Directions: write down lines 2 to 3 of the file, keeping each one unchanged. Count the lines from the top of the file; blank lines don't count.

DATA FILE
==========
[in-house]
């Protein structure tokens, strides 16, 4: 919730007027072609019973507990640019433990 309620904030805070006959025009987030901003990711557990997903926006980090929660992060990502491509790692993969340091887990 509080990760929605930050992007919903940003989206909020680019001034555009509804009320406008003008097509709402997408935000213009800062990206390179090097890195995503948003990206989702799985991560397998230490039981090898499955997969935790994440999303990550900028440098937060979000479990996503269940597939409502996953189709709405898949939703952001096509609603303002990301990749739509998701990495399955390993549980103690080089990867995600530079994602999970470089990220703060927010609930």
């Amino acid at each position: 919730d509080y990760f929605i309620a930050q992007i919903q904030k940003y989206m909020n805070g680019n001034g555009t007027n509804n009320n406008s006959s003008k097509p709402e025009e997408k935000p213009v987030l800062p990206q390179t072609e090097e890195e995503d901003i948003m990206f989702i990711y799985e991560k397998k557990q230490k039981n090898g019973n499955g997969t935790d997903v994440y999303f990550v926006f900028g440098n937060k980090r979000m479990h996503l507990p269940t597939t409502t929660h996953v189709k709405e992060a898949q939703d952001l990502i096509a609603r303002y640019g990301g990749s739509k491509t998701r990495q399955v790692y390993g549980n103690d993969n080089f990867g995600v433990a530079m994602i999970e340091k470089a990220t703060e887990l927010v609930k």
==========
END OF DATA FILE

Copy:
């Protein structure tokens, strides 16, 4: 919730007027072609019973507990640019433990 309620904030805070006959025009987030901003990711557990997903926006980090929660992060990502491509790692993969340091887990 509080990760929605930050992007919903940003989206909020680019001034555009509804009320406008003008097509709402997408935000213009800062990206390179090097890195995503948003990206989702799985991560397998230490039981090898499955997969935790994440999303990550900028440098937060979000479990996503269940597939409502996953189709709405898949939703952001096509609603303002990301990749739509998701990495399955390993549980103690080089990867995600530079994602999970470089990220703060927010609930």
């Amino acid at each position: 919730d509080y990760f929605i309620a930050q992007i919903q904030k940003y989206m909020n805070g680019n001034g555009t007027n509804n009320n406008s006959s003008k097509p709402e025009e997408k935000p213009v987030l800062p990206q390179t072609e090097e890195e995503d901003i948003m990206f989702i990711y799985e991560k397998k557990q230490k039981n090898g019973n499955g997969t935790d997903v994440y999303f990550v926006f900028g440098n937060k980090r979000m479990h996503l507990p269940t597939t409502t929660h996953v189709k709405e992060a898949q939703d952001l990502i096509a609603r303002y640019g990301g990749s739509k491509t998701r990495q399955v790692y390993g549980n103690d993969n080089f990867g995600v433990a530079m994602i999970e340091k470089a990220t703060e887990l927010v609930k």